US authorities have disrupted a major ransomware operator that targets hospitals across the world amid the COVID-19 pandemic. The authorities have managed such efforts through the assistance of Chainalysis blockchain firm.
The US Department of Justice, the Bulgarian General Directorate Combating Organized Crime, and the Bulgarian National Investigation Service have worked together to track down and disrupt NetWalker hardware in Bulgaria. The authorities arrested Canadian national, Sébastien Vachon-Desjardins, who is alleged to have obtained $27.6 million through ransomware attacks using NetWalker ransomware operator.
On January 27, the US Department of Justice revealed that they have seized an estimate of US$455,000 in cryptocurrency that had been paid by victims of three different attacks. According to the report, Bulgarian authorities seized a “dark web hidden resource” used by NetWalker ransomware affiliates.
As per the report, NetWalker operates a ransomware-as-service model that features “affiliates” and developers. NetWalker ransomware attacks have victimized hospitals, companies, universities, municipalities, and even the healthcare sector operating during the coronavirus pandemic.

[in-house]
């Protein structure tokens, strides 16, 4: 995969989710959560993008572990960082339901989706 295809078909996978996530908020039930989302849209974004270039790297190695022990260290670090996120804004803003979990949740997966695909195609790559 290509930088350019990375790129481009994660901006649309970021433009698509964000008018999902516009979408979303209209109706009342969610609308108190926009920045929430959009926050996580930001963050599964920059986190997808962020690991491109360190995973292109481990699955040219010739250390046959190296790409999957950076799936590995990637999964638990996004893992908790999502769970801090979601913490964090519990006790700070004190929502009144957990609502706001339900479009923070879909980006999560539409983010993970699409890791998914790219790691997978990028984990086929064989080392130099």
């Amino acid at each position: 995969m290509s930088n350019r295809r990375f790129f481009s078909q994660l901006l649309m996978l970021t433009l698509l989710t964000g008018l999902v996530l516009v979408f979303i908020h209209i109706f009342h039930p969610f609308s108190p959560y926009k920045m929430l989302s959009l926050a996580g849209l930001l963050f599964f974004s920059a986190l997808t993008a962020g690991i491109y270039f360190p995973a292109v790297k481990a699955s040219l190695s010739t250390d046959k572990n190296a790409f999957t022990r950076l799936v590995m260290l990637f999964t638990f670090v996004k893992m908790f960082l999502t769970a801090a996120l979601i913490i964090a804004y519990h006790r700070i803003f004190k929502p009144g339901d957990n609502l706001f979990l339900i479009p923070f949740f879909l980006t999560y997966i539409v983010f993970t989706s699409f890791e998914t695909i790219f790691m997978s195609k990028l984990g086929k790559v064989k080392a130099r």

NetWalker gang is alleged to have attacked several targets in Canada, including the Northwest Territories Power Corporation, a Canadian Tire store in B.C., and the College of Nurses of Ontario.
Nicholas L. McQuaid, an acting assistant attorney general with the Justice Department, stated:
“We are striking back against the growing threat of ransomware by not only bringing criminal charges against the responsible actors, but also disrupting criminal online infrastructure and, wherever possible, recovering ransom payments extorted from victims.”
Court records indicate that Vachon-Desjardins was charged with a crime in Florida on several counts including conspiracy to intentionally cause computer damage and commit computer-related fraud.
Can Regulations Make Cryptocurrency Safer?
As ransomware spreads, the rates of victimization rise. Hospitals, educational institutions, banks, corporations, individuals, and government agencies have all been held hostage by ransomware attacks and blackmailed into paying out in Bitcoin or other cryptocurrencies in order to retrieve their data. Just before the US election, at least five hospitals were hit by ransomware attacks and security experts warned that more hospitals could be victims as well.
As crypto-assets go mainstream, bad actors take advantage of them to commit crimes. So far there have been calls for crypto regulation, but poor regulation is making it more difficult for crypto businesses to thrive. More nations now realize that cryptocurrencies are an inevitable part of their financial systems, so they are beginning to regulate it rather than restrict it. Businesses frequently see regulation negatively, but better regulation can work. Healthier regulation would speed mass adoption of cryptocurrencies by traditional financial institutions, thus legitimizing crypto assets for many.